Winning can be the most important thing to many teams and organizations, coaches and athletes, and parents and fans, but it can cause devastating problems, including psychological, social, and physical harm or injury. Meg and Dr. G discuss what defines quality in coaching and how athletes, coaches, and administrators weigh the ethical boundaries of a winning–at–all–costs attitude. Do great coaches produce winning teams or do consistent wins make coaches great? Tune into this week’s Sport Report to find out.
Henry Russell “Red” Sanders #RedSanders
National Football League (NFL)
National Collegiate Athletic Association
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Process and outcome, goals and methods--this paper by Fenstermacher and Richardson is a great, long essay on how we should define quality teaching. They want us to consider the ethics and effectiveness involved in teaching. They argue that quality teaching should consider teachers who get the job done (effectiveness) and do it the right way (ethics). The analytic skills of these top scholars is in full display in this well-argued essay.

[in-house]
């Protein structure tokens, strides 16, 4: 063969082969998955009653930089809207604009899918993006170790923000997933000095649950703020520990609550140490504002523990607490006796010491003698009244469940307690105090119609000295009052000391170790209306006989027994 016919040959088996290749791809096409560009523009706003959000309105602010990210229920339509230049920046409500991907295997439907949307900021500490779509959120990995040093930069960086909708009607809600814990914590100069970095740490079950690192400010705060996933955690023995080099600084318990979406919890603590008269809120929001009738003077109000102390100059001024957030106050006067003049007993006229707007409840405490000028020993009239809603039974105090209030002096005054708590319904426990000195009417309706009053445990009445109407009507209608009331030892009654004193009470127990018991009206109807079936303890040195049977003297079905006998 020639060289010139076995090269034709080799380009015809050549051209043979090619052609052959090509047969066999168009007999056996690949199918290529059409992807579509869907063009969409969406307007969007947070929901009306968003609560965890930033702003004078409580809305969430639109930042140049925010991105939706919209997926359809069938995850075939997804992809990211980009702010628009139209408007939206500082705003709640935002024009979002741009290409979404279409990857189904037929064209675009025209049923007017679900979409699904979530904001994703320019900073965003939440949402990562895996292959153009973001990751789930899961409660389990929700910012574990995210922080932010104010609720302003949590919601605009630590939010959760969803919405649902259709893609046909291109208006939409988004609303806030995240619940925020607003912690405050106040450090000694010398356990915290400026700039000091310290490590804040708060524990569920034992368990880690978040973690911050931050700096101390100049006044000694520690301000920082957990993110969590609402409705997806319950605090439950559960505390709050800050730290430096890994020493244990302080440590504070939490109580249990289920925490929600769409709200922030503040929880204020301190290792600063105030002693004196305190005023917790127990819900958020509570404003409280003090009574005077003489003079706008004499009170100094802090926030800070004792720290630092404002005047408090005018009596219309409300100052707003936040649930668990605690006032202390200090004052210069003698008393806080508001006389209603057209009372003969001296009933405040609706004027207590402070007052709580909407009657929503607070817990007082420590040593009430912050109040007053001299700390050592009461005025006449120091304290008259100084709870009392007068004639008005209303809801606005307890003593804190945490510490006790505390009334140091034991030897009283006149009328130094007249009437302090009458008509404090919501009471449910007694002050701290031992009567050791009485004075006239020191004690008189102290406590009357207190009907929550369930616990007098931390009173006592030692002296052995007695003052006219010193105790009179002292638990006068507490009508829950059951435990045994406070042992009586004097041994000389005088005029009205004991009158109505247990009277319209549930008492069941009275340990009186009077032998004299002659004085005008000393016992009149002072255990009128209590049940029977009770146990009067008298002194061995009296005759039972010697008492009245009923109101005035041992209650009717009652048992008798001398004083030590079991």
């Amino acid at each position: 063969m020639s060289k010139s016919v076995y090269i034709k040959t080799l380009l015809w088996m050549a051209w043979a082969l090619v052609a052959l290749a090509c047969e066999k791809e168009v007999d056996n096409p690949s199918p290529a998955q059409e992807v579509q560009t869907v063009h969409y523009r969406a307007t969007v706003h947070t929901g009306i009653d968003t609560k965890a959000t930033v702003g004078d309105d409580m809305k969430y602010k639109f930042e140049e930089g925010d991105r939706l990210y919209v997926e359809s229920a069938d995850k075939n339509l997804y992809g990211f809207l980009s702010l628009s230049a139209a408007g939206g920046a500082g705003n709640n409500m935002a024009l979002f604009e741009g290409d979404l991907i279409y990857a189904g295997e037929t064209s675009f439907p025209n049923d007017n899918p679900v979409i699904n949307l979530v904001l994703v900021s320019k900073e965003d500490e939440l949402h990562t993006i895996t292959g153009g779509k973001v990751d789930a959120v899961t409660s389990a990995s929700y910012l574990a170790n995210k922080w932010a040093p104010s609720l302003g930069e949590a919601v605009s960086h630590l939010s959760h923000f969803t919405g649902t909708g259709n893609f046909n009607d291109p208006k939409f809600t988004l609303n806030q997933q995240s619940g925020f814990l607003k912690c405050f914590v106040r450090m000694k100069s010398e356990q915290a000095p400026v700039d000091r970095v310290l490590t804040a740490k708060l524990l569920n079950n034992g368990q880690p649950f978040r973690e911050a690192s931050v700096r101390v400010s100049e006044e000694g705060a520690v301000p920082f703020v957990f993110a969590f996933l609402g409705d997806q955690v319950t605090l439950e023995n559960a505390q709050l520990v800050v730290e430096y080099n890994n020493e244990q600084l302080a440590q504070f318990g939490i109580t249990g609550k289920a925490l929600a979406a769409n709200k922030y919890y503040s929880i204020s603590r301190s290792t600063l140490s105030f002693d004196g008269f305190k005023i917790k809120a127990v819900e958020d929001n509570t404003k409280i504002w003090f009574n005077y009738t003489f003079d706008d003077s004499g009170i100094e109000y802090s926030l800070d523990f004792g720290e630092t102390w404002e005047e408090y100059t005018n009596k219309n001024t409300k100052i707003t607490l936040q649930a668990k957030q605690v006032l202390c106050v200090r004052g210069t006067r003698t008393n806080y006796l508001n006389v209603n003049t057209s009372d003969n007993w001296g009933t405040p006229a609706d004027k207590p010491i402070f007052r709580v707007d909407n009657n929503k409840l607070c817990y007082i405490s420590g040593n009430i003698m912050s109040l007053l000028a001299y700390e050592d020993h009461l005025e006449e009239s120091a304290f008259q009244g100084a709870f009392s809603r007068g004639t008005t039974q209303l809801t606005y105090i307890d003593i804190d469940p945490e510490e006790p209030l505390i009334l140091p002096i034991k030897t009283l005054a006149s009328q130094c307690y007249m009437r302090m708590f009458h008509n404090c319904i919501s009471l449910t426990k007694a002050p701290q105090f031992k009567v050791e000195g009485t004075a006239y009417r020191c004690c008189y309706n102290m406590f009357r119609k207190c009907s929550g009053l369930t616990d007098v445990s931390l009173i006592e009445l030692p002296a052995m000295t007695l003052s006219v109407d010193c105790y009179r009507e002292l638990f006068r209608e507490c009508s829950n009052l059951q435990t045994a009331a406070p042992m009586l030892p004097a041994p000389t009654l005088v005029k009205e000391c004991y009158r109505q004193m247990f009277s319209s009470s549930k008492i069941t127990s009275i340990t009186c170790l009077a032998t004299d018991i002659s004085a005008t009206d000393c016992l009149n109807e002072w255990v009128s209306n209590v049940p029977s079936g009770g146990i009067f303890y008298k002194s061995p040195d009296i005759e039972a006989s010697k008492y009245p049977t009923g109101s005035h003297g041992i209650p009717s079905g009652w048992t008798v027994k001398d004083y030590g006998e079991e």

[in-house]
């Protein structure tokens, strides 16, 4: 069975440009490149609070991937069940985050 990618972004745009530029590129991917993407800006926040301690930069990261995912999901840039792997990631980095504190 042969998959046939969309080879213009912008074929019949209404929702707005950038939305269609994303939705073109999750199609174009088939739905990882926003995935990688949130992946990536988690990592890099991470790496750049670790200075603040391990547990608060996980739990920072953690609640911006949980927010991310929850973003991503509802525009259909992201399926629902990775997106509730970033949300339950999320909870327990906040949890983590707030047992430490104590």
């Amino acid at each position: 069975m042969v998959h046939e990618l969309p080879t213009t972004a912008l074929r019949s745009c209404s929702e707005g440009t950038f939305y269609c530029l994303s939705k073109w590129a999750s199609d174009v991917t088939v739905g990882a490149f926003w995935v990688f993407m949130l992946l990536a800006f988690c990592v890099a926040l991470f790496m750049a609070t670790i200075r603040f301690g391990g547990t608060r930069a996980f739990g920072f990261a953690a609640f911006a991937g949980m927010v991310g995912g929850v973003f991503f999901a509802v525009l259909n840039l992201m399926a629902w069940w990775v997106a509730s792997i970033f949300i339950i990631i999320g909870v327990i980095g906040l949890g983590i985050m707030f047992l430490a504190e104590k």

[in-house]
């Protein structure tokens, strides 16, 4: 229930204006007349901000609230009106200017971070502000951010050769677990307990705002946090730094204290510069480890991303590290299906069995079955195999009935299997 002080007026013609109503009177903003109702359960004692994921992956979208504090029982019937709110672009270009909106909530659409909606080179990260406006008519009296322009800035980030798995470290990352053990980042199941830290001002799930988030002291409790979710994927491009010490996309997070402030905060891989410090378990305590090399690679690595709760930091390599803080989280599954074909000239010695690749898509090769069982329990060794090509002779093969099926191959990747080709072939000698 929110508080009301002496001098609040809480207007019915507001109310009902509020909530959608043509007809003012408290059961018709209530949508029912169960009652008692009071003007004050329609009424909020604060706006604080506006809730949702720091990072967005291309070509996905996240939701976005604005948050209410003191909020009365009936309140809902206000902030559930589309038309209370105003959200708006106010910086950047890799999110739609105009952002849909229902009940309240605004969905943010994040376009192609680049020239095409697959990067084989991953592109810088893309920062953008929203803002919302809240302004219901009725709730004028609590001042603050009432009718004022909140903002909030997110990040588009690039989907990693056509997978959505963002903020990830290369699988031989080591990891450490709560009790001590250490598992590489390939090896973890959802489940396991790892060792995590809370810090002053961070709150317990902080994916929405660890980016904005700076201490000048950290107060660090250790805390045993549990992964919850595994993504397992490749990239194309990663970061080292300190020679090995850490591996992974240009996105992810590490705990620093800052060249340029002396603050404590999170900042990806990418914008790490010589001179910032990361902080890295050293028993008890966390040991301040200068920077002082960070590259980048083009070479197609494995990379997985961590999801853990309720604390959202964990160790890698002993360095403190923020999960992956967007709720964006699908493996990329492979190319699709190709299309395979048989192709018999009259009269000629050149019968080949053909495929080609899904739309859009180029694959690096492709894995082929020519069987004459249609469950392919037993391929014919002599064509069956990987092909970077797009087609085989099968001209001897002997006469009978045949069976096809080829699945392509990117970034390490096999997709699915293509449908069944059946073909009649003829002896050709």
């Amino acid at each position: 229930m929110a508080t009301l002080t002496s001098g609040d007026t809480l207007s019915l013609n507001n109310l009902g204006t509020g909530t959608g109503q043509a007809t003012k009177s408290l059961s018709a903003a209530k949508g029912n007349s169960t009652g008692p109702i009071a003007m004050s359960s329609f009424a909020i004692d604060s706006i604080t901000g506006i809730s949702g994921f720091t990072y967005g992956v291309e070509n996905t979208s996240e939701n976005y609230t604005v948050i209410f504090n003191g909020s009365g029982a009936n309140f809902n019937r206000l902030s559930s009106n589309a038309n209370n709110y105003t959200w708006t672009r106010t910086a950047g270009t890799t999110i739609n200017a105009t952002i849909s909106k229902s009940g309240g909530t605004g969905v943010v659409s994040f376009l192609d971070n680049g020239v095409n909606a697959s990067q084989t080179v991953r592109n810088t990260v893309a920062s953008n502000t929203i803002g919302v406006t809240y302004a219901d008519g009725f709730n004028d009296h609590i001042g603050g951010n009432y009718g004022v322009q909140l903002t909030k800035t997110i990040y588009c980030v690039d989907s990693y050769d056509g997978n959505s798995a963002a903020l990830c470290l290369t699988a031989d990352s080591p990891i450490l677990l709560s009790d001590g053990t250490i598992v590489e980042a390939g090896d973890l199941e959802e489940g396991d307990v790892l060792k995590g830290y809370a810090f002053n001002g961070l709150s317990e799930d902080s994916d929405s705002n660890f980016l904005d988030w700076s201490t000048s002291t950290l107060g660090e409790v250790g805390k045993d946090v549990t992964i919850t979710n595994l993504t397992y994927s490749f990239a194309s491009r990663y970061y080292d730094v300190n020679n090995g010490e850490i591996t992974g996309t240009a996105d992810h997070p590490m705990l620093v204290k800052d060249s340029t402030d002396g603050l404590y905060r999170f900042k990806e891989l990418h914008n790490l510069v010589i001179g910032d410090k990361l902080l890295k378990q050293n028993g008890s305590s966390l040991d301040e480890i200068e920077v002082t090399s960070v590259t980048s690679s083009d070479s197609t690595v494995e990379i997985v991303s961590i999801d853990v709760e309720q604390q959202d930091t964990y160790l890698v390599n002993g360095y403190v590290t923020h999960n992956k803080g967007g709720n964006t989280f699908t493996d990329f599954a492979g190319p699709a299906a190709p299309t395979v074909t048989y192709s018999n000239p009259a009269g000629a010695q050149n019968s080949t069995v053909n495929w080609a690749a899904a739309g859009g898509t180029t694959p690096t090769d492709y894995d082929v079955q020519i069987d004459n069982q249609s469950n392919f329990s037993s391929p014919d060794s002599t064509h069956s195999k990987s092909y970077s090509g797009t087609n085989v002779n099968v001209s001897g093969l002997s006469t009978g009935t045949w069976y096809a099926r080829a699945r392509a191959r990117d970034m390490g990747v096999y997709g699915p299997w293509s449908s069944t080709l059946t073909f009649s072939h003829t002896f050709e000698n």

Fenstermacher, G. D. & Richardson, V. (2005). On making determinations of quality teaching. Teachers College Record, 107(1), 186-213.
Additional work by Dr. Fenstermarcher and colleagues
Dr. G wrote a paper about winning in sport and showed the many reasons why it took hold. From the media to music to coaches themselves, we’re surrounded by what Dr. G called “the winning discourse.” Enough is enough already, let’s define quality coaching differently.
Gearity, B. T. Effective coaching: The winning discourse or educational foundations? Journal of Coaching Education, 3(1), 69-89.
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